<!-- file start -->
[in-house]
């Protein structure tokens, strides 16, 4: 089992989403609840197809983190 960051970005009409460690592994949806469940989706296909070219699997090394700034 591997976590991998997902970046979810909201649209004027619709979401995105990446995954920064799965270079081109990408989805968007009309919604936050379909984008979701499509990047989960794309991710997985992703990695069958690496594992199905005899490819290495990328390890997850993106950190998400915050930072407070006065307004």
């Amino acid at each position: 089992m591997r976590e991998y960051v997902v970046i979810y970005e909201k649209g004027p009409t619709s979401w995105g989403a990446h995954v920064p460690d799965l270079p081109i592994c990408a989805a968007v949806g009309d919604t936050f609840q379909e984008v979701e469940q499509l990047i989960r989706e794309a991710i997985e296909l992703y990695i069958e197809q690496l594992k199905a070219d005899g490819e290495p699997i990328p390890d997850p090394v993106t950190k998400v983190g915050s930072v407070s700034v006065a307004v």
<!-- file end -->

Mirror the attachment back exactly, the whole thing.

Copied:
[in-house]
């Protein structure tokens, strides 16, 4: 089992989403609840197809983190 960051970005009409460690592994949806469940989706296909070219699997090394700034 591997976590991998997902970046979810909201649209004027619709979401995105990446995954920064799965270079081109990408989805968007009309919604936050379909984008979701499509990047989960794309991710997985992703990695069958690496594992199905005899490819290495990328390890997850993106950190998400915050930072407070006065307004």
């Amino acid at each position: 089992m591997r976590e991998y960051v997902v970046i979810y970005e909201k649209g004027p009409t619709s979401w995105g989403a990446h995954v920064p460690d799965l270079p081109i592994c990408a989805a968007v949806g009309d919604t936050f609840q379909e984008v979701e469940q499509l990047i989960r989706e794309a991710i997985e296909l992703y990695i069958e197809q690496l594992k199905a070219d005899g490819e290495p699997i990328p390890d997850p090394v993106t950190k998400v983190g915050s930072v407070s700034v006065a307004v």